We will all, as of January 1, 2019, have free, unfettered access to Williams’ metafictional shake-up of the formulaic status quo, when “hundreds of thousands of… books, musical scores, and films first published in the United States during 1923” enter the public domain, as Glenn Fleishman writes at The Atlantic. Because of the complicated history of U.S. copyright law—especially the 1998 “Sonny Bono Act” that successfully extended a copyright law from 50 to 70 years (for the sake, it's said, of Mickey Mouse)—it has been twenty years since such a massive trove of material has become available all at once. But now, and “for several decades from 2019 onward,” Fleishman points out, “each New Year’s Day will unleash a full year’s worth of works published 95 years earlier.”

In other words, it’ll be Christmas all over again in January every year, and while you can browse the publication dates of your favorite works yourself to see what’s coming available in coming years, you’ll find at The Atlantic a short list of literary works included in next-year’s mass-release, including books by Aldous Huxley, Winston Churchill, Carl Sandburg, Edith Wharton, and P.G. Wodehouse. Lifehacker has several more extensive lists, which we excerpt below:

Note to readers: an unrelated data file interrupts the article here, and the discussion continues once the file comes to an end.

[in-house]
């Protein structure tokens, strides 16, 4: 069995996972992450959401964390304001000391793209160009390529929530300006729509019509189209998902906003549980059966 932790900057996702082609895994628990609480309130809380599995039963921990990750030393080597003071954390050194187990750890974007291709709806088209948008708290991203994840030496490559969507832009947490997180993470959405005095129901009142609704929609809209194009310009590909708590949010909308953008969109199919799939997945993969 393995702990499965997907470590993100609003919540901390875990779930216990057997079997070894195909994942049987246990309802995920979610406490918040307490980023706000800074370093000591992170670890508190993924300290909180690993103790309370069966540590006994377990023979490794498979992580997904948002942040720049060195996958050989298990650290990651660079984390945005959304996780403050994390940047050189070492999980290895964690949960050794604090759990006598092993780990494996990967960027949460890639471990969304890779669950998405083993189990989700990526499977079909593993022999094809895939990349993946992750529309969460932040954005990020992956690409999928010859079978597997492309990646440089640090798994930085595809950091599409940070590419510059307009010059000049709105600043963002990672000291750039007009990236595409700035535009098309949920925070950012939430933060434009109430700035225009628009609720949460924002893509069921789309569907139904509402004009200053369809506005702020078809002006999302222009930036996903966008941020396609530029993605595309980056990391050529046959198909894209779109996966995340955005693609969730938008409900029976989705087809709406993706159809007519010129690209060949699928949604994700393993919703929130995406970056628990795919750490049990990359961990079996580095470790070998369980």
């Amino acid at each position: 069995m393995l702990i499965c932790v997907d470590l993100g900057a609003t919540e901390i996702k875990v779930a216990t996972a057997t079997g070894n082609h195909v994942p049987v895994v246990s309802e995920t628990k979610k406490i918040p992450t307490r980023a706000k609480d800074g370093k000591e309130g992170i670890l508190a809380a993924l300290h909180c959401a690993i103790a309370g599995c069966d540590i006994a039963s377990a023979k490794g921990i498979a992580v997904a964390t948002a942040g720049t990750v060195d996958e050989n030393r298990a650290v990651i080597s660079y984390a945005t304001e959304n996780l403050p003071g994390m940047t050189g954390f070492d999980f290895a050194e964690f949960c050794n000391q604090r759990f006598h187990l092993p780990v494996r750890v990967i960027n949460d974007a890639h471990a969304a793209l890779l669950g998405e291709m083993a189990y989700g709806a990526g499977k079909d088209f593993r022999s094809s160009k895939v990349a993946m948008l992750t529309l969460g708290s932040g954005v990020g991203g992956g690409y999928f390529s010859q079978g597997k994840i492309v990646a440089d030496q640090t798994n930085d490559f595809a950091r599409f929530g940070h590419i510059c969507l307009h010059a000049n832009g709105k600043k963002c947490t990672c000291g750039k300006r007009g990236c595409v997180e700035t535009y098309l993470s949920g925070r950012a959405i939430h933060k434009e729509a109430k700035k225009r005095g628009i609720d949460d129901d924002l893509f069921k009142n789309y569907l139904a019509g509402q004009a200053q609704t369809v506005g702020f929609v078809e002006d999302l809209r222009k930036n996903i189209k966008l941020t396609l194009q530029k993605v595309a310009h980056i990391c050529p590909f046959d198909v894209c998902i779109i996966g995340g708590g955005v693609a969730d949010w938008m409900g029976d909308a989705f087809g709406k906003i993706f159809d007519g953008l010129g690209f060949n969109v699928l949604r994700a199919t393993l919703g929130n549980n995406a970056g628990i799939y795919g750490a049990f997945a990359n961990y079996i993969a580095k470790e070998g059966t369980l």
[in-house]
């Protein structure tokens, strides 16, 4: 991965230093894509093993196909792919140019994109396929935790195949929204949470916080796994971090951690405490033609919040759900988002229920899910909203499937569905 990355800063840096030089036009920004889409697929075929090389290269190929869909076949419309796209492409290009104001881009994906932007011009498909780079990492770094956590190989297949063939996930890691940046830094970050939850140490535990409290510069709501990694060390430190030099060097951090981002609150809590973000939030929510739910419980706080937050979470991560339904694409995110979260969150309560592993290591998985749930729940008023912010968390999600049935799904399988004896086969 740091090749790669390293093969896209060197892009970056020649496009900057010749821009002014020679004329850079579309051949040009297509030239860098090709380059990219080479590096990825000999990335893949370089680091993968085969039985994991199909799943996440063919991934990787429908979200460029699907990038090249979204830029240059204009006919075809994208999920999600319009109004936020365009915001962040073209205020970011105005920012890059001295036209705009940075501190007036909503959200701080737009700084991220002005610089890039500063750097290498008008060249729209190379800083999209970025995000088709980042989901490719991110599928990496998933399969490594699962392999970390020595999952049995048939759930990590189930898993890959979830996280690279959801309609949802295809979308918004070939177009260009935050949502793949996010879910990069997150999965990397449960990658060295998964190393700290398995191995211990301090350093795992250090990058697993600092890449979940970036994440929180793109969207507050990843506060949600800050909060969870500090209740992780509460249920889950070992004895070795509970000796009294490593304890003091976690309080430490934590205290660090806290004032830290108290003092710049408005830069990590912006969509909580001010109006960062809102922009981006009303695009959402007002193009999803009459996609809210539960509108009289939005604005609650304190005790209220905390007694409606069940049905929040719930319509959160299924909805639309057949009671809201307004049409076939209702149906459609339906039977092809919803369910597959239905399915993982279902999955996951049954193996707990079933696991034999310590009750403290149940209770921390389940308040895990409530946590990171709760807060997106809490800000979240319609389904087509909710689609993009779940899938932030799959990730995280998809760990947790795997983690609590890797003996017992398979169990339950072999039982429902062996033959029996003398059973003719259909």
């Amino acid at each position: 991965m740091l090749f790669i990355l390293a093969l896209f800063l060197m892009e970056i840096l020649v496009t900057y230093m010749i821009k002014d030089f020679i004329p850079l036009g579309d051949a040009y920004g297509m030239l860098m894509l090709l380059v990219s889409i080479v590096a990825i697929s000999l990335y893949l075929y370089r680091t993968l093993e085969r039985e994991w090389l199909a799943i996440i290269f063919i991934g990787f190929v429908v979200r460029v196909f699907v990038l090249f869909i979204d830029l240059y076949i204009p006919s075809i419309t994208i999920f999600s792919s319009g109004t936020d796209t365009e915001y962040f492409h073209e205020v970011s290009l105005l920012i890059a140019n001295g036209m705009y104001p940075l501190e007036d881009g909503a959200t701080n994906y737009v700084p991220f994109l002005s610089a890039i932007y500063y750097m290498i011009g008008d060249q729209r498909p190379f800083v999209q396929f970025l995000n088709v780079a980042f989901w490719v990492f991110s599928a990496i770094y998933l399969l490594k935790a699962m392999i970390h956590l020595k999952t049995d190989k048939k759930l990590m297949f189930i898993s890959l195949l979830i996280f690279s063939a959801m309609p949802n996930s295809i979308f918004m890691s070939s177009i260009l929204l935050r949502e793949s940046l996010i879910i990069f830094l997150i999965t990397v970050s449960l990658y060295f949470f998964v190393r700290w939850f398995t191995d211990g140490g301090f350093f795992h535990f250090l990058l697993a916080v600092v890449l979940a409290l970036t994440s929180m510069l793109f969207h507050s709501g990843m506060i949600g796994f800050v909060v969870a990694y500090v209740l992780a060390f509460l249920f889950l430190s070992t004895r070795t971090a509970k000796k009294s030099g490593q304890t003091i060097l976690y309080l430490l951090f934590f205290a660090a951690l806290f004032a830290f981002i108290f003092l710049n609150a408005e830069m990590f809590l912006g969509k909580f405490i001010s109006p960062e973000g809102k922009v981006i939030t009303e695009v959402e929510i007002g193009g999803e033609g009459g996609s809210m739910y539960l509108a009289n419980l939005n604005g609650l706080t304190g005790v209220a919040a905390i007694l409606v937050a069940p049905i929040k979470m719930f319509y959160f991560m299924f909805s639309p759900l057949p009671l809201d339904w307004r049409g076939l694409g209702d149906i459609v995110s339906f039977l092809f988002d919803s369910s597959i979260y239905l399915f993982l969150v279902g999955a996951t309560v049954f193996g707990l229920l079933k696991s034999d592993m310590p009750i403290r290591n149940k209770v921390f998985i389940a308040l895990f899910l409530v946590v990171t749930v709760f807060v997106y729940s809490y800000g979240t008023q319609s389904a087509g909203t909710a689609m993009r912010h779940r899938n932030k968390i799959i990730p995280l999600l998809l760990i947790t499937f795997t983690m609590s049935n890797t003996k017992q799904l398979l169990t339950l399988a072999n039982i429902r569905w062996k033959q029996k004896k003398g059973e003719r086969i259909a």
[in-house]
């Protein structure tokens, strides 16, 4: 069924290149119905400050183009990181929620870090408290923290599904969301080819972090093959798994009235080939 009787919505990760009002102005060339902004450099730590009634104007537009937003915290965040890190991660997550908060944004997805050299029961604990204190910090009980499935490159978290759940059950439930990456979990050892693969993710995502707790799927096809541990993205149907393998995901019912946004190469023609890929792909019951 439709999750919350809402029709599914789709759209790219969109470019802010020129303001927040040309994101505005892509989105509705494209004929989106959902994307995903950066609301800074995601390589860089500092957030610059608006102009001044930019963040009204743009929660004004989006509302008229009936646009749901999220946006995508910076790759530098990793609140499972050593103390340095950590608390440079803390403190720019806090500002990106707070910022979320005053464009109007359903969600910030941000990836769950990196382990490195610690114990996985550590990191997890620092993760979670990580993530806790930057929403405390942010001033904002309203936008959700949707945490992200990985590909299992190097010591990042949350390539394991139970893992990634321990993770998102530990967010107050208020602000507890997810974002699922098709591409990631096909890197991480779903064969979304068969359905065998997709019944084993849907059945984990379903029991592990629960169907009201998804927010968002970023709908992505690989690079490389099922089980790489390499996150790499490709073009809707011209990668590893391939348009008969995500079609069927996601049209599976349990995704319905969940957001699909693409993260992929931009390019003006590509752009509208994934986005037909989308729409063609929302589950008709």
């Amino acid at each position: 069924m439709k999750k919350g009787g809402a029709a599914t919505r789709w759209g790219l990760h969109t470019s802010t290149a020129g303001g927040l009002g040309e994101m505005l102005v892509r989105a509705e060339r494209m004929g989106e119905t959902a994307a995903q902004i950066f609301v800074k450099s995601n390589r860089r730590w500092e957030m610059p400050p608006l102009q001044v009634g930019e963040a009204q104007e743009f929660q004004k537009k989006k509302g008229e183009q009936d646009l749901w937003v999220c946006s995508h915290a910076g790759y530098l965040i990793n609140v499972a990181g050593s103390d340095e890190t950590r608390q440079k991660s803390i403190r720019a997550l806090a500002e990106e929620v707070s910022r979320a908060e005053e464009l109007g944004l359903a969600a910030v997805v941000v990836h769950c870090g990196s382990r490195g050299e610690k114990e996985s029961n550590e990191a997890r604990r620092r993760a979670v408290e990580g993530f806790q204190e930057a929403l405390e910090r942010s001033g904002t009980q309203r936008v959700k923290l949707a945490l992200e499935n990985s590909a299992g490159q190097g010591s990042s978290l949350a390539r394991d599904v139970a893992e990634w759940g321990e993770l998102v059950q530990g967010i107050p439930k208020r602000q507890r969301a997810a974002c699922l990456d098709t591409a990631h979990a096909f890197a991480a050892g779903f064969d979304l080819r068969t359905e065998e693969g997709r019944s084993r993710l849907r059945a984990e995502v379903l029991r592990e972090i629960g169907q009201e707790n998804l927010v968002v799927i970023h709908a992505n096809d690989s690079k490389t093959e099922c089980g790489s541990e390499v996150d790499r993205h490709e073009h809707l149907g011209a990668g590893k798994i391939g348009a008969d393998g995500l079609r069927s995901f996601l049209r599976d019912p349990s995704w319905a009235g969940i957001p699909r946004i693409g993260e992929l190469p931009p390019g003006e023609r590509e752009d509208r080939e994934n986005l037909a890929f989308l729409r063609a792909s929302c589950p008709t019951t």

Movies [see many more at Indiewire]

All these movies, including:

  • Cecil B. DeMille’s (first, less famous, silent version of) The Ten Commandments
  • Harold Lloyd’s Safety Last!, including that scene where he dangles off a clock tower, and his Why Worry?
  • A long line-up of feature-length silent films, including Buster Keaton’s Our Hospitalityand Charlie Chaplin’s The Pilgrim
  • Short films by Chaplin, Keaton, Laurel and Hardy, and Our Gang (later Little Rascals)
  • Cartoons including Felix the Cat(the character first appeared in a 1919 cartoon)
  • Marlene Dietrich’s film debut, a bit part in the German silent comedy The Little Napoleon; also the debuts of Douglas Fairbanks Jr. and Fay Wray

Music

All this music, including these classics:

  • “King Porter Stomp”
  • “Who’s Sorry Now?”
  • “Tin Roof Blues”
  • “That Old Gang of Mine”
  • “Yes! We Have No Bananas”
  • “I Cried for You”
  • “The Charleston”—written to accompany, and a big factor in the popularity of, the Charleston dance